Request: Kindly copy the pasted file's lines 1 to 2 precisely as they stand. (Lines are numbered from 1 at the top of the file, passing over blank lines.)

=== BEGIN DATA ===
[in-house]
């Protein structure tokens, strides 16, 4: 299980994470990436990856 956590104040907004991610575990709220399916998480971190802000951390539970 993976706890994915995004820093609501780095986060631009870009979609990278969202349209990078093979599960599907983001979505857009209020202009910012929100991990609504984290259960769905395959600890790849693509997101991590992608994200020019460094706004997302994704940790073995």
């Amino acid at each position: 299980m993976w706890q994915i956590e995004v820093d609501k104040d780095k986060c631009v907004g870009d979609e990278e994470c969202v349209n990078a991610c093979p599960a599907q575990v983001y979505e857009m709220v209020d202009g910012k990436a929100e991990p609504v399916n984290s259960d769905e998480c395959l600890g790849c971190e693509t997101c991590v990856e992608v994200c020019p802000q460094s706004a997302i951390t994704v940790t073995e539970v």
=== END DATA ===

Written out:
[in-house]
């Protein structure tokens, strides 16, 4: 299980994470990436990856 956590104040907004991610575990709220399916998480971190802000951390539970 993976706890994915995004820093609501780095986060631009870009979609990278969202349209990078093979599960599907983001979505857009209020202009910012929100991990609504984290259960769905395959600890790849693509997101991590992608994200020019460094706004997302994704940790073995």